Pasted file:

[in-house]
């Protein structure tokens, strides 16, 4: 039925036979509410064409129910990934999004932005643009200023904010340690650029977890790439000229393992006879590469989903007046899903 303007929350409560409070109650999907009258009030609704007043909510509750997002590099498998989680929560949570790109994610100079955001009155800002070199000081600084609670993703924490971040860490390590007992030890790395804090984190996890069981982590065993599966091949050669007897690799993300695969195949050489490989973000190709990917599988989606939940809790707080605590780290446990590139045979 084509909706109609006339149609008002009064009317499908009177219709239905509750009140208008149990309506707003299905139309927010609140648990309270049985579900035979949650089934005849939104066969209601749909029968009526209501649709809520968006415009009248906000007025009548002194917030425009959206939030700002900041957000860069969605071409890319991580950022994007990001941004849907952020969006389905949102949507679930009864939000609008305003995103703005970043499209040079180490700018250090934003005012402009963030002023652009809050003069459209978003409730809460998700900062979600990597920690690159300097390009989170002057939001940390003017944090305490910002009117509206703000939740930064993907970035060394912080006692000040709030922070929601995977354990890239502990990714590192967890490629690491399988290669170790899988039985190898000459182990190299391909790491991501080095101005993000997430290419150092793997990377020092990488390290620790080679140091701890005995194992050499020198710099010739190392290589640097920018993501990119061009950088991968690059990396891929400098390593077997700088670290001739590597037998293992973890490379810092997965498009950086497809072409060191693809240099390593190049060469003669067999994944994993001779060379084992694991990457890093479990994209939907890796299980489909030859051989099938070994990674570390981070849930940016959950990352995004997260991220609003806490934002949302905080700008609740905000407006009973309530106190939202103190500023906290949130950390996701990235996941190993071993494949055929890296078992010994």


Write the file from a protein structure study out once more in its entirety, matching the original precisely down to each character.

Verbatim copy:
[in-house]
């Protein structure tokens, strides 16, 4: 039925036979509410064409129910990934999004932005643009200023904010340690650029977890790439000229393992006879590469989903007046899903 303007929350409560409070109650999907009258009030609704007043909510509750997002590099498998989680929560949570790109994610100079955001009155800002070199000081600084609670993703924490971040860490390590007992030890790395804090984190996890069981982590065993599966091949050669007897690799993300695969195949050489490989973000190709990917599988989606939940809790707080605590780290446990590139045979 084509909706109609006339149609008002009064009317499908009177219709239905509750009140208008149990309506707003299905139309927010609140648990309270049985579900035979949650089934005849939104066969209601749909029968009526209501649709809520968006415009009248906000007025009548002194917030425009959206939030700002900041957000860069969605071409890319991580950022994007990001941004849907952020969006389905949102949507679930009864939000609008305003995103703005970043499209040079180490700018250090934003005012402009963030002023652009809050003069459209978003409730809460998700900062979600990597920690690159300097390009989170002057939001940390003017944090305490910002009117509206703000939740930064993907970035060394912080006692000040709030922070929601995977354990890239502990990714590192967890490629690491399988290669170790899988039985190898000459182990190299391909790491991501080095101005993000997430290419150092793997990377020092990488390290620790080679140091701890005995194992050499020198710099010739190392290589640097920018993501990119061009950088991968690059990396891929400098390593077997700088670290001739590597037998293992973890490379810092997965498009950086497809072409060191693809240099390593190049060469003669067999994944994993001779060379084992694991990457890093479990994209939907890796299980489909030859051989099938070994990674570390981070849930940016959950990352995004997260991220609003806490934002949302905080700008609740905000407006009973309530106190939202103190500023906290949130950390996701990235996941190993071993494949055929890296078992010994």